Guest Author - Dominique Jordan
Sometimes teens get a bad rap from adults. You often only get to hear all the negative things that young people do: teens are destructive, teens loiter, teens get into fights, teens don’t care about the world. When adults cannot look past these ideas that lump all teenagers into one category, they are reluctant to see them for who they really are. Sometimes, they react to these stereotypes instead of reacting to the individual teens right in front of them. Sometimes teens get in trouble with adults in their communities for no good reason. Some communities could even be defined as prejudiced against teenagers because of these common misconception.
I believe that teens impact their communities positively, too. They are complex and intuitive and that is what makes them special. They love to learn about new things and they are always up-to-date on the latest technology. Despite the fact that they receive a lot of flak, there are many teens who do not adhere to the negative stereotypes that exist about them. Below are a few things that teenagers are:
They are fun
They are energetic
They are the future
They have progressive ideas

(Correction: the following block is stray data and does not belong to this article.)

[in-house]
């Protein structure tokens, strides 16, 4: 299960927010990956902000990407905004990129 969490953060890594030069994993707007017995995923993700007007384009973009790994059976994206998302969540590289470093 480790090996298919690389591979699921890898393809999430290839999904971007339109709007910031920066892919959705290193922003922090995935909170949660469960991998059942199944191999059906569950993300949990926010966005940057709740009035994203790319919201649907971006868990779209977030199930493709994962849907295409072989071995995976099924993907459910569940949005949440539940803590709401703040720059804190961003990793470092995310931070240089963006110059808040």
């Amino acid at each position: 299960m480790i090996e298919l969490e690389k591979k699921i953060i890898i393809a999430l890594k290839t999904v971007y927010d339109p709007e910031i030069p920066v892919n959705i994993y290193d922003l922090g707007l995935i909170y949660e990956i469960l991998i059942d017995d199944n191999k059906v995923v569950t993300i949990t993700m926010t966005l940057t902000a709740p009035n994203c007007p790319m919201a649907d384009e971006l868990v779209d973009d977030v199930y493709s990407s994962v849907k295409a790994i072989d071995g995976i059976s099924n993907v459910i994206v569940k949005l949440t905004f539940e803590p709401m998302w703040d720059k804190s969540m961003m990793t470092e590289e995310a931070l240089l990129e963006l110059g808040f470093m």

They are open minded
They are playful
They have potential
So how do we get adults to see these wonderful things about teenagers? We have to show them! It is difficult to change misperceptions and stereotypes, but if teenagers are able to work together, little by little things can change. And you can begin this process in your own community. Here are some ideas to spread the awesome-ness of teenagers:
Volunteer at your local town hall.
Become involved in or learn more about a political campaign.
Persuade teens in your school to do a constructive project for your community.
Put on a play to benefit a local charity.
Help your family set up a recycling system to reduce waste and save the planet.
Tutor younger children.
Contribute a letter to the editor of your local newspaper about the positive things that teens are doing in your community.
Donate your time to a local soup kitchen or food pantry.
Talk to your school about putting on a presentation to the parents about the projects that teens are working on.
Become involved in or learn about a cause that you care about.
How are you awesome? Show the world with your actions!
For more ideas, check out the links in the “Save the World – Humanitarian Causes” category.